Women's Work as Political Art: Weaving and Dialectical Politics in Homer, Aristophanes, and Plato

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Lexington Books, 2005 - Literary Criticism - 178 pages
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"Women's Work" as Political Art traces the evolution of weaving as metaphor in Homer's Odyssey, Aristophanes' Lysistrata, and Plato's Statesman and Phaedo. This figurative technique represents a dialectical approach to politics that combines disparate individuals within a greater community through philosophic inquiry. Expanding on feminist theorists such as Martha Nussbaum, Lisa Pace Vetter argues that in these works, the metaphor of the traditionally feminine art of weaving conveys complex and inclusive teachings that address the concerns of women more effectively than commonly believed. This book offers valuable insight to scholars of political theory, gender studies, and classics alike.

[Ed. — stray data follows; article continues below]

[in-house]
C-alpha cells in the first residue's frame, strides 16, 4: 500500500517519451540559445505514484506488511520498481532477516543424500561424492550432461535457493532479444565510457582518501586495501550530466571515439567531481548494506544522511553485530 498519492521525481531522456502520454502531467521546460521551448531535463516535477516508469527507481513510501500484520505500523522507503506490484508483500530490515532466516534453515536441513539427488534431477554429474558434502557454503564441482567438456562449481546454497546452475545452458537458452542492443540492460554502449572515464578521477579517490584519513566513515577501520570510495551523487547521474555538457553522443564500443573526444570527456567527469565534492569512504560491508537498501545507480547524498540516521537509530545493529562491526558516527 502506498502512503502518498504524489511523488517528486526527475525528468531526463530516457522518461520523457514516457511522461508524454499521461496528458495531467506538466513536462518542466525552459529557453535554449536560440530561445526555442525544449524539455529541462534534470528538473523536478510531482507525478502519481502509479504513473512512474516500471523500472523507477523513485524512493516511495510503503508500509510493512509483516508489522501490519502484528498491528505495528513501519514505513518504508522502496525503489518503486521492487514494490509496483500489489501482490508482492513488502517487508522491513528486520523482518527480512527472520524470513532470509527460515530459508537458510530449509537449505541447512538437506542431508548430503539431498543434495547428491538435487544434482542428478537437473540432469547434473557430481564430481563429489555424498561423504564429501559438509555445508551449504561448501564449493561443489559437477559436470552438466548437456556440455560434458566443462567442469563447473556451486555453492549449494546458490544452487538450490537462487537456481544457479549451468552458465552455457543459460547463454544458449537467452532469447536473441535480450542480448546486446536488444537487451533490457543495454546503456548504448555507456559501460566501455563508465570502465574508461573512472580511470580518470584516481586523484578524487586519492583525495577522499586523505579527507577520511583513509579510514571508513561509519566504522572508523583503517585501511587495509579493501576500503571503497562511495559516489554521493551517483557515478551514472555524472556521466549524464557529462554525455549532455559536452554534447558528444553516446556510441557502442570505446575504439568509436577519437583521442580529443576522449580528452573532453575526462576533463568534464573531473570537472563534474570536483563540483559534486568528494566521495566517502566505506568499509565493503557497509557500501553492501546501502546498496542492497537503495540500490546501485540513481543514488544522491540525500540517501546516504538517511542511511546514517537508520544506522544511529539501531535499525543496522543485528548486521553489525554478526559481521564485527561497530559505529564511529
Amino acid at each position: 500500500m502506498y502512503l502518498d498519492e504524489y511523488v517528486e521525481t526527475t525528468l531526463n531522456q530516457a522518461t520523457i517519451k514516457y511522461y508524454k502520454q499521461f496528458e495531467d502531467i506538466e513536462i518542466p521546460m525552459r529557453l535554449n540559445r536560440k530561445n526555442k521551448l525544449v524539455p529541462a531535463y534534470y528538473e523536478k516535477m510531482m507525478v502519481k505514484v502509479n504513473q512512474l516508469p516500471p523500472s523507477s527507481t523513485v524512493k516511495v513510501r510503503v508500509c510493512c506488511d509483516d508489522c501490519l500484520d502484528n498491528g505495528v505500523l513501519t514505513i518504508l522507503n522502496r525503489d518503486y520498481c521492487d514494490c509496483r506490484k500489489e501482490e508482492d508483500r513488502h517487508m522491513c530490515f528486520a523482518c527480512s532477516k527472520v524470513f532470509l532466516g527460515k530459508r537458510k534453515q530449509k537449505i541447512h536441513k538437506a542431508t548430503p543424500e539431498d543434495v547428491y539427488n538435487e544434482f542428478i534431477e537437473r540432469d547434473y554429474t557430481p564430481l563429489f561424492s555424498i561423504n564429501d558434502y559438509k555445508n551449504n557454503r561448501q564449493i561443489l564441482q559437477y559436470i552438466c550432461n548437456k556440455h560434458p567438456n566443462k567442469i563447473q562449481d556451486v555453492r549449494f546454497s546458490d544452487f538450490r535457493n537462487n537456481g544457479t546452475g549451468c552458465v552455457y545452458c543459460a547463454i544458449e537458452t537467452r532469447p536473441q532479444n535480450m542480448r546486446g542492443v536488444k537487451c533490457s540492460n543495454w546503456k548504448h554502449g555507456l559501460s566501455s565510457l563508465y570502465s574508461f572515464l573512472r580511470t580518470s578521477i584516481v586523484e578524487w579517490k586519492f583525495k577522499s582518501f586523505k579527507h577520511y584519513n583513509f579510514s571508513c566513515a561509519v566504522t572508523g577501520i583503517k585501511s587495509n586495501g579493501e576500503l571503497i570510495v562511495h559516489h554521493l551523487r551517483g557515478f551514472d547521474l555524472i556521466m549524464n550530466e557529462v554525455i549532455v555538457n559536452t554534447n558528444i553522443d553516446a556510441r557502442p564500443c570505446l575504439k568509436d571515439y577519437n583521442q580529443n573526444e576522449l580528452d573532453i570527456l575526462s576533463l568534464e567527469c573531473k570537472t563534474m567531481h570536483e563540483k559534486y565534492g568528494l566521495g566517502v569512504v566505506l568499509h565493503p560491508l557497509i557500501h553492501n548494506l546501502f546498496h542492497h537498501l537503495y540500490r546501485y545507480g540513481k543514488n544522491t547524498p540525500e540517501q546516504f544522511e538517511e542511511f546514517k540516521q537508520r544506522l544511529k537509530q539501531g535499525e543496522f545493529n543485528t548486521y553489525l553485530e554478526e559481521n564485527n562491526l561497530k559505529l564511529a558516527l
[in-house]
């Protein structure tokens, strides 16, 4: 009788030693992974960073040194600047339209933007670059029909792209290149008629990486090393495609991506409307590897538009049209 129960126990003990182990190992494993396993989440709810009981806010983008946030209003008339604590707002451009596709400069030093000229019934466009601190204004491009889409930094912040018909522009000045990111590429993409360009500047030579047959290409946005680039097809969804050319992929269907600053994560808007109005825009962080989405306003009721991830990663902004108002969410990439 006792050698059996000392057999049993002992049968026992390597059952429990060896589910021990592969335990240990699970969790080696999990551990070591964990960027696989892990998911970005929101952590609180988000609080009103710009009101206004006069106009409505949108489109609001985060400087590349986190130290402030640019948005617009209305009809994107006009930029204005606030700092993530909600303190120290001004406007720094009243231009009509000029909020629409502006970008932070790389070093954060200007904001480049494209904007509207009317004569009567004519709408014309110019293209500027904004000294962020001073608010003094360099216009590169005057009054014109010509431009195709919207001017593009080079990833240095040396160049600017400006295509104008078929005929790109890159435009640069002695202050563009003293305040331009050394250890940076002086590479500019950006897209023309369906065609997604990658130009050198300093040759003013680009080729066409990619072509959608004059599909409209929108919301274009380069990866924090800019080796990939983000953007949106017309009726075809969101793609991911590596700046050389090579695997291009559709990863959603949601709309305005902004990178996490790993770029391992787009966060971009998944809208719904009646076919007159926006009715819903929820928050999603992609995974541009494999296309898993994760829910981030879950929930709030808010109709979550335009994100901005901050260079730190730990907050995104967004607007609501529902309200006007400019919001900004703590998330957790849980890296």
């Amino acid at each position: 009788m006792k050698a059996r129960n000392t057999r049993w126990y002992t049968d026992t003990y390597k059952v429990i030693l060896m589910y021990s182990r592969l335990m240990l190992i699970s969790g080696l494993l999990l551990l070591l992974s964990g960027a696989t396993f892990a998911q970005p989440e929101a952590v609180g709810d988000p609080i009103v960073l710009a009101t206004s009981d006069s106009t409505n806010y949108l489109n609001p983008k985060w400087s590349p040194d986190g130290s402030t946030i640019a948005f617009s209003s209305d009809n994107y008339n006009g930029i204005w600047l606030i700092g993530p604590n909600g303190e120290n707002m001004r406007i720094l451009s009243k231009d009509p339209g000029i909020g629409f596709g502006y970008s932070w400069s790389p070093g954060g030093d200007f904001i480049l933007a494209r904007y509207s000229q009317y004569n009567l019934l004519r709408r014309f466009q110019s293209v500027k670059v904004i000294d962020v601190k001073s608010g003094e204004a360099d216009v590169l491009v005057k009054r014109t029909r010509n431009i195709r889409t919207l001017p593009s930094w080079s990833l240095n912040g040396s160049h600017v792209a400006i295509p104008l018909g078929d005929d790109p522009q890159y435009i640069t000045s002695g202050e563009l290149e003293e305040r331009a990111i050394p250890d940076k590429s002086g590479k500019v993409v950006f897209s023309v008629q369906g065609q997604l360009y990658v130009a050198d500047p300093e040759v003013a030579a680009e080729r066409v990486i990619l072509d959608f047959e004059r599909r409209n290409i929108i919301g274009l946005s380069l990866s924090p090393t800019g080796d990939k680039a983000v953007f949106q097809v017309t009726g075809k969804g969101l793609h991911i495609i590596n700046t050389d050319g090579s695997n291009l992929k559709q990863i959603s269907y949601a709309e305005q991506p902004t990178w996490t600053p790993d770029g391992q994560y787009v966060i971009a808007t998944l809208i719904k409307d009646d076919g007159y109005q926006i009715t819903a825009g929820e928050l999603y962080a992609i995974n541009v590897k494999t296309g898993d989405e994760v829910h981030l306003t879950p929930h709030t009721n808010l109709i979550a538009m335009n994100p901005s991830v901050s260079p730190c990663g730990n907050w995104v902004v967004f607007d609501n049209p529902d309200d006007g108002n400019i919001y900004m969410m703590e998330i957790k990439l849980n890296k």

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Contents

Situating Platos Dialectical Politics in Contemporary Debates
15
Penelopes Dialectical Weavings in Homers Odyssey
33
Homespun Statesmanship and Political Peace in Aristophanes Lysistrata
63
The Unraveling of Philosophy and Political Life in Platos Statesman
81
The Socratic Interweaving of Philosophy and Politics in Platos Phaedo
129
Conclusion
161
Bibliography
165
Index
175
About the Author
179
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Page 13 - Sarah B. Pomeroy, Goddesses, Whores, Wives, and Slaves: Women in Classical Antiquity (New York: Schocken, 1975...

About the author (2005)

Lisa Pace Vetter is Assistant Professor of Government at American University.

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